Thursday, May 31, 2007

v for vendetta

I have been back reading the blog entries on Steven Shaviro’s blog ( and an interesting discussion on the film V for Vendetta caught my intention. After recently seeing the film I had the thought of writing a paper on what the film can tell us about Hardt and Negri’s concept of the multitude as a force for political agency. However, after reading the excellence discussion about the film on Shaviro’s blog I will have to re-arrange my thought. I would like to thank the people who commented on his blog entry and especially those who introduced the term ‘destitute subject’, something I will now have to read into.
What I want to discuss in this blog entry is something that previous discussions on Shaviro’s blog have not taken into account, which is how, what Deleuze would say the peaks of present reveal the sheets of past. In simple terms, how the film reveals how the present was created from the past. The reason I want to discuss this point is because the film tells the viewer something very interesting about how the fascist government/dictatorship came into power, where the people desired their own repression and the repressions of others to give power to the party. To understand this point of view I first shall quote from Anti-Oedipus:

‘(Wilhelm) Reich is at his profoundest as a thinker when he refuses to accept ignorance or illusion on the ‘part of the masses as an explanation of fascism, and demands an explanation that will take their desires into account, an explanation formulated in terms of desire: no, the masses were not innocent dupes: at a certain point, under certain conditions, they wanted fascism, and it is this perversion of the desire of the masses that needs to be accounted for’(AO, p31).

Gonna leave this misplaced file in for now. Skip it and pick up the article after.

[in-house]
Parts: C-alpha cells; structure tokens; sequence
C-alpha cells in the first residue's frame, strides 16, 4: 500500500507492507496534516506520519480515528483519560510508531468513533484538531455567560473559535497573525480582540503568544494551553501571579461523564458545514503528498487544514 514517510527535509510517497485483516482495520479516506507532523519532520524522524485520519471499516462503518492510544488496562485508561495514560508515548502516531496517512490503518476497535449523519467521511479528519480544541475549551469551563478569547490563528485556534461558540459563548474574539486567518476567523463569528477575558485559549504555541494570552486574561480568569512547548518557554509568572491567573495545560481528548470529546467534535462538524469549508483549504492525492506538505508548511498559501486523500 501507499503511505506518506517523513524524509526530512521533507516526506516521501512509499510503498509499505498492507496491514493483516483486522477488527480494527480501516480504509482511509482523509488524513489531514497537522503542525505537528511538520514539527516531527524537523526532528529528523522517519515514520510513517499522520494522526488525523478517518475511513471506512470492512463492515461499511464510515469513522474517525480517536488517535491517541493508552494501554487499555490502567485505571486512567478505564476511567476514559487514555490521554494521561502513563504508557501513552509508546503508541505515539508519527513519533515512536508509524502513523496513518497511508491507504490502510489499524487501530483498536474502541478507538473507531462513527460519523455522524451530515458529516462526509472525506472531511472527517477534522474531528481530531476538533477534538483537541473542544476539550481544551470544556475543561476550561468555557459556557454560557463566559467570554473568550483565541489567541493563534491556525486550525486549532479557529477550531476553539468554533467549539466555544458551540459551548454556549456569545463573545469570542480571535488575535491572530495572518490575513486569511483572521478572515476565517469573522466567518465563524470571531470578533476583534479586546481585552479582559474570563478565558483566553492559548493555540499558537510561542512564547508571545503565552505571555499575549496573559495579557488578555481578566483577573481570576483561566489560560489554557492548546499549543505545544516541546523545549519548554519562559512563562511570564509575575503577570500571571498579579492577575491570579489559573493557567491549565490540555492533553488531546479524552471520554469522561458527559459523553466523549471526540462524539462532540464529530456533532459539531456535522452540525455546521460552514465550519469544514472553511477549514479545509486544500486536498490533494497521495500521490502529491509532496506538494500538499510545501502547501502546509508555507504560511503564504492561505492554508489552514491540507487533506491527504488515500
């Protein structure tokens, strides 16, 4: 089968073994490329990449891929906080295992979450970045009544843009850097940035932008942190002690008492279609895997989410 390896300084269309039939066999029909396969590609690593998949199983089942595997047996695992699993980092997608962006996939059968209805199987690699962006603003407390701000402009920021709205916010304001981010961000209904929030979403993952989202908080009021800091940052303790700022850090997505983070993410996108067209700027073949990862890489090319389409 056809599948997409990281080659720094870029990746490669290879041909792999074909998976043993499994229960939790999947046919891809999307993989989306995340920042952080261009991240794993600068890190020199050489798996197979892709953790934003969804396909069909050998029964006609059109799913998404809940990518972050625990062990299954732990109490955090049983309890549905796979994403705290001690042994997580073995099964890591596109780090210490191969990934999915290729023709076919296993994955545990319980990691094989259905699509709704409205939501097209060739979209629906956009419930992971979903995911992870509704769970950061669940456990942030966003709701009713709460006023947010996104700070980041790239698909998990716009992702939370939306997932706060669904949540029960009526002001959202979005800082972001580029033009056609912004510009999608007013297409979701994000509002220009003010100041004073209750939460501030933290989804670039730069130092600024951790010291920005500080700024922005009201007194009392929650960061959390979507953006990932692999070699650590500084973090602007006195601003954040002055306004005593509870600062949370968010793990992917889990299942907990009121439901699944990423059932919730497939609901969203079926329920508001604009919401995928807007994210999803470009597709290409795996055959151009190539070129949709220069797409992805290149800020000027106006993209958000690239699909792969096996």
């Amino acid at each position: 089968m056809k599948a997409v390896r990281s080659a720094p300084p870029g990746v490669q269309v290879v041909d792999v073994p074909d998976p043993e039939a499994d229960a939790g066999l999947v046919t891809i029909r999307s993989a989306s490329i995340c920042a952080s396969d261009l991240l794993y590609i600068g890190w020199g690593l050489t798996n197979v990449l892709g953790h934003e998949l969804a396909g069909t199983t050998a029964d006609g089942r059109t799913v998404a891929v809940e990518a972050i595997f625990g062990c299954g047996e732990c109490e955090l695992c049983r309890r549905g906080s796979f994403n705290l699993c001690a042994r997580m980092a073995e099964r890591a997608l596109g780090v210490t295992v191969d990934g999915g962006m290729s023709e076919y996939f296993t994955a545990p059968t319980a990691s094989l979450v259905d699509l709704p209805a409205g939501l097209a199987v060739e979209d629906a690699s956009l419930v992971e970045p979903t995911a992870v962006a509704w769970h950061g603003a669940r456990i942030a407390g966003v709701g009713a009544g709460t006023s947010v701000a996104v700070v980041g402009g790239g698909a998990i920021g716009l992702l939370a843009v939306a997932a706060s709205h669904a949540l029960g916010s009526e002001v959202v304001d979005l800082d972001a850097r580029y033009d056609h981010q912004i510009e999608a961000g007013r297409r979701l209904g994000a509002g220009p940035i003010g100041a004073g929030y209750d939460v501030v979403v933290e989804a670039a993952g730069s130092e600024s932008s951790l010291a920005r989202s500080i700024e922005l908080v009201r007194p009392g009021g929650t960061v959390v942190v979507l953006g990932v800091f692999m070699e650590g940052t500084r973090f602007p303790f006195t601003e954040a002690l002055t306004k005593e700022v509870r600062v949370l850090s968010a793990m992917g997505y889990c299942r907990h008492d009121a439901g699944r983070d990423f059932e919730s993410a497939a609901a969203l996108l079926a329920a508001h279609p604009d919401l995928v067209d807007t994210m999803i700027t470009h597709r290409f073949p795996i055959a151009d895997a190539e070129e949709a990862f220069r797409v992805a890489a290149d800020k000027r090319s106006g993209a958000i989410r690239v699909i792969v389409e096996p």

Through referencing Reich Deleuze and Guattari aim to assert that no fascist party can merely take hold of government, but instead, and more worrying, for fascist rule it to come into power, it has to be desired by the people (or at least some of the people). Certain scenes from V for Vendetta appear to illustrate this point. The first one is when V (the ‘hero terrorist’) addresses all the people of England/UK and while acknowledging certain people are more to blame than other he states that ‘truth be told that to look for the guilty you’d only need look in a mirror.’ It is this sentence where V directly claims that the people are responsible for living in a fascist state; it is them who desired this situation. The second scene, which focus is a flashback given by a disguised V to the police, reveals more about how the people desired fascism and their own repression. The clearest example is how the fascist party was democratically voted into power, thus showing ‘at a certain point, under certain conditions, they wanted fascism.’ (AO, p31).